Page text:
Certain forms of social support have been shown to improve pain coping behaviors and pain outcomes in older adults with chronic pain, but little is known about the effect of social support on pain outcomes in older adults following trauma exposure.
We analyzed data from a prospective longitudinal study of adults aged 65 years and older presenting to an emergency department (ED) after a motor vehicle collision (MVC) to characterize the relationship between perceived social support and MVC-related pain after trauma overall and by subgroups based on gender, depressive symptoms, and marital status.
In our sample (N=176), patients with low perceived social support had higher pain severity 6 weeks after MVC than patients with high perceived social support after adjustment for age, gender, race, and education (4.2 vs. 3.2, P=0.04). The protective effect of social support on pain severity at 6 weeks was more pronounced in men and in married individuals. Patients with low social support were less likely to receive an opioid prescription in the ED (15% vs. 32%, P=0.03), but there was no difference in opioid use at 6 weeks (22% vs. 20%, P=0.75).
Among older adults experiencing trauma, low perceived social support was associated with higher levels of pain at 6 weeks.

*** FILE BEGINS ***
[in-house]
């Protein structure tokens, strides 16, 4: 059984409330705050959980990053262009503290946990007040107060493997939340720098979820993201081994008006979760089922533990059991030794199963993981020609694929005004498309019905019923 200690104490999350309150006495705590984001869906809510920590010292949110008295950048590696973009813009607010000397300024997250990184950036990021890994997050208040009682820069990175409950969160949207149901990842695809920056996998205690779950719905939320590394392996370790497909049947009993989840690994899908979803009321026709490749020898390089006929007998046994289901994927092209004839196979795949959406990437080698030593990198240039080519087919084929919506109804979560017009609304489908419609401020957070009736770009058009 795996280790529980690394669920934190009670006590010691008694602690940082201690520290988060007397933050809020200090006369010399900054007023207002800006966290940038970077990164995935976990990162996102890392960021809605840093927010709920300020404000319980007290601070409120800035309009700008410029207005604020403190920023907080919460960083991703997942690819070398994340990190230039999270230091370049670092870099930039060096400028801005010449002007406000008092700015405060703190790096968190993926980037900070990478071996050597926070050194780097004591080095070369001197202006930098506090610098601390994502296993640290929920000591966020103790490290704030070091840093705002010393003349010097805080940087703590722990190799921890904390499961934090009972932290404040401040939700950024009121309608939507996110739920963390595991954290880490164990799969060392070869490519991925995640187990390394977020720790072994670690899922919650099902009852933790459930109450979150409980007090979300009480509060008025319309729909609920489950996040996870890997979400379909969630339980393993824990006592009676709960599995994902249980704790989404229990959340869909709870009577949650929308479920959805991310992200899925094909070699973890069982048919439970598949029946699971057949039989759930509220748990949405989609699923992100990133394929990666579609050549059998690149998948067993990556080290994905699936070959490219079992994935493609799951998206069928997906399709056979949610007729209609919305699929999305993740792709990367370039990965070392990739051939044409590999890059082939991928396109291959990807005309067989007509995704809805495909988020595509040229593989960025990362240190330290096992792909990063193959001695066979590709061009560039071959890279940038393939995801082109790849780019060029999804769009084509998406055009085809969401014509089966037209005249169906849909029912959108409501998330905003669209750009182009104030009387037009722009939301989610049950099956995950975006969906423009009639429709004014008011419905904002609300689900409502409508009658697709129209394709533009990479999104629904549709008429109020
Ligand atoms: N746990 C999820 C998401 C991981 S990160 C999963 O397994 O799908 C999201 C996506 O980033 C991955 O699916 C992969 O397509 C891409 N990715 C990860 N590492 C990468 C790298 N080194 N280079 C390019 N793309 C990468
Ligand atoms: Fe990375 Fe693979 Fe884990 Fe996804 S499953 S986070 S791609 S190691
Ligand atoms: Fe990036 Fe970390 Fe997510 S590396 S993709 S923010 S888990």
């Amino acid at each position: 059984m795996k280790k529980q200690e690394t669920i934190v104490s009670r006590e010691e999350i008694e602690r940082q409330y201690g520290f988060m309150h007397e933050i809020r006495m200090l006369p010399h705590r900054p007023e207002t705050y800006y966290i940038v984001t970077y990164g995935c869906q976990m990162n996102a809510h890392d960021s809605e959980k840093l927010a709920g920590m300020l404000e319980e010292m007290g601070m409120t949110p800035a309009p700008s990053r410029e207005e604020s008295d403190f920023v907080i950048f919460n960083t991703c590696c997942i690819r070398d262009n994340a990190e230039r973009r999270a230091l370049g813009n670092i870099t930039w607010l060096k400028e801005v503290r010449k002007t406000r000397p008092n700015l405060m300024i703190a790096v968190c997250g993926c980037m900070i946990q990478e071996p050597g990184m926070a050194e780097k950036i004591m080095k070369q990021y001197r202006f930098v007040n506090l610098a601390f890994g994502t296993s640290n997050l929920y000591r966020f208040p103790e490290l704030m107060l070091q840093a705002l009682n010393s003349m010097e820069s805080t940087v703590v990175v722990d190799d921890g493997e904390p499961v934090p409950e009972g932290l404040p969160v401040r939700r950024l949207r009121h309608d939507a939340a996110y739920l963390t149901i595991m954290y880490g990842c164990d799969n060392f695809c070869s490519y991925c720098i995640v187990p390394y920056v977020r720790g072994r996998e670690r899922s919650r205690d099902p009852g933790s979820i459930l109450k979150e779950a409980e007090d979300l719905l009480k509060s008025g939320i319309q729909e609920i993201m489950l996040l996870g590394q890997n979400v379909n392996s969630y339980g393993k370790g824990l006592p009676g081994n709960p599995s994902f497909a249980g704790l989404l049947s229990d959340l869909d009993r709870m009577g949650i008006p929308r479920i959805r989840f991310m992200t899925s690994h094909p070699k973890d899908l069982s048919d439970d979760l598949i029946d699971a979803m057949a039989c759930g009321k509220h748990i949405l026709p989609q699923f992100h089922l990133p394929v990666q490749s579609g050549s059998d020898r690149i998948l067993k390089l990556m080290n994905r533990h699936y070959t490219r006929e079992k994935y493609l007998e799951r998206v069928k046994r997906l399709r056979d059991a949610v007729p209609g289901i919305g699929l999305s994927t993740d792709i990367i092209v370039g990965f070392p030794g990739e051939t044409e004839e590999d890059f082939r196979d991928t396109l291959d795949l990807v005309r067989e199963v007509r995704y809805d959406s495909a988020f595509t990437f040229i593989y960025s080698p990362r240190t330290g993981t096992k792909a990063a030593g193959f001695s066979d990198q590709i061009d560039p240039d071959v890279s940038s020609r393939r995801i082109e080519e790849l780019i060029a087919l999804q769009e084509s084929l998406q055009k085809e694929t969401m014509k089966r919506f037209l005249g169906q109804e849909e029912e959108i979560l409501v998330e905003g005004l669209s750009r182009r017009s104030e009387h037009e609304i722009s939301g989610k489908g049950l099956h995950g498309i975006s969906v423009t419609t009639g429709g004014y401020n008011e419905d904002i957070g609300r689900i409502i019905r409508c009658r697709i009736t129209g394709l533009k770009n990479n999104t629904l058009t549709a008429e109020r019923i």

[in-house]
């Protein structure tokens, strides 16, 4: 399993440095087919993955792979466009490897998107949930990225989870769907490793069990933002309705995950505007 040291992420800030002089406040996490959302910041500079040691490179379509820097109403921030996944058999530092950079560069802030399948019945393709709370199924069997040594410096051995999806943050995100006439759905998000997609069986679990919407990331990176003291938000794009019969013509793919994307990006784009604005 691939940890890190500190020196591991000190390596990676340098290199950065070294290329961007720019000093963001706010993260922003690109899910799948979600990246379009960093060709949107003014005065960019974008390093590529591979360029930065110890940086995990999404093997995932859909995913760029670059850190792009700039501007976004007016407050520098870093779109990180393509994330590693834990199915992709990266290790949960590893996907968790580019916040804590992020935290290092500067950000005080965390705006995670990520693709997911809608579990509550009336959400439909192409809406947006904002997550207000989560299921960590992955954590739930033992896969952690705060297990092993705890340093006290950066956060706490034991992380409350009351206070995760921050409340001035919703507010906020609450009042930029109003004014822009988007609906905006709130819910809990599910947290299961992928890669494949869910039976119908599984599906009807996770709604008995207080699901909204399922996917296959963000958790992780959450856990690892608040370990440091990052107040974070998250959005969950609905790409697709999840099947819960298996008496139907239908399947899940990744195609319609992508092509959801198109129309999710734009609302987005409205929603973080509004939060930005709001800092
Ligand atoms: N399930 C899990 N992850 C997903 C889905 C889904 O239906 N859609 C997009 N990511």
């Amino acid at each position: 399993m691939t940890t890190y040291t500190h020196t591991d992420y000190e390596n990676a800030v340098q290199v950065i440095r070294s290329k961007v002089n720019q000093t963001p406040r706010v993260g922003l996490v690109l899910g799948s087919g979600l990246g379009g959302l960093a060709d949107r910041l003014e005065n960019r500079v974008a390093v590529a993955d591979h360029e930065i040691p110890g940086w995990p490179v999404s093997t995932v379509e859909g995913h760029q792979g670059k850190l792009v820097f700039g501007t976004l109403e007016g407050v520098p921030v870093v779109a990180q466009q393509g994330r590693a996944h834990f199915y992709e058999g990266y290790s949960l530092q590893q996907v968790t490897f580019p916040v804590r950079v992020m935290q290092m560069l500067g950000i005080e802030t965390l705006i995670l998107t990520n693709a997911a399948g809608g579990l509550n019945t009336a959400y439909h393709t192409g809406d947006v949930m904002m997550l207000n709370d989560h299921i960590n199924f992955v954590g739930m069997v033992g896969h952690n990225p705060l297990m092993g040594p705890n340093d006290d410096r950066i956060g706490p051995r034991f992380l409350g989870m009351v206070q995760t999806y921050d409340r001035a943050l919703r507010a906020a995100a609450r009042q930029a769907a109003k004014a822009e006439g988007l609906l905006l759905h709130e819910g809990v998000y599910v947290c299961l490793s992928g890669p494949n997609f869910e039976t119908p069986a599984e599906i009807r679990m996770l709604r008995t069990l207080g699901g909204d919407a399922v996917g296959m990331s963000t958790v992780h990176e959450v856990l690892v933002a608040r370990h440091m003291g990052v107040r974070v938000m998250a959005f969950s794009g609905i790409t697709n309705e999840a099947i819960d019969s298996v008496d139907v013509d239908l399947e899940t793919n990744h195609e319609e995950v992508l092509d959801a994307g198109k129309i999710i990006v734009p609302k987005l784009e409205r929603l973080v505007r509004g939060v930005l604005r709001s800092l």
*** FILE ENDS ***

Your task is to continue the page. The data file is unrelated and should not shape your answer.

Supplemental Digital Content is available in the text.
*University of North Carolina at Chapel Hill, School of Medicine
†University of North Carolina at Chapel Hill, Department of Emergency Medicine
‡St. Joseph Mercy Health System, Department of Emergency Medicine
§William Beaumont Hospital, Department of Emergency Medicine
∥University of Florida College of Medicine Jacksonville, Department of Emergency Medicine
¶Massachusetts General Hospital, Department of Emergency Medicine
#Baystate Medical Center, Department of Emergency Medicine
**Spectrum Health – Butterworth Campus, Department of Emergency Medicine
††North Shore University Hospital, Department of Emergency Medicine
‡‡Cooper University Hospital, Department of Emergency Medicine
§§Department of Emergency Medicine and Department of Anesthesiology, University of North Carolina Chapel Hill
Reprints: Reprints not available from the author.
Funding: This study was supported by Award Number K23AG038548 (Platts-Mills) from the National Institute on Aging. The content is solely the responsibility of the authors and does not necessarily represent the official views of the National Institute on Aging.
Role of the Sponsors: None of the sponsors had a role in the design and conduct of the study; the collection, management, analysis, and interpretation of the data; or the preparation, review or approval of the manuscript.
The authors declare no conflict of interest.
Reprints: Timothy F. Platts-Mills, MD, MSc, Department of Emergency Medicine and Department of Anesthesiology, University of North Carolina Chapel Hill, 101 Manning Drive, CB #7010, Chapel Hill, NC 27599-7010 (e-mail: firstname.lastname@example.org).
Received March 13, 2017
Accepted August 11, 2017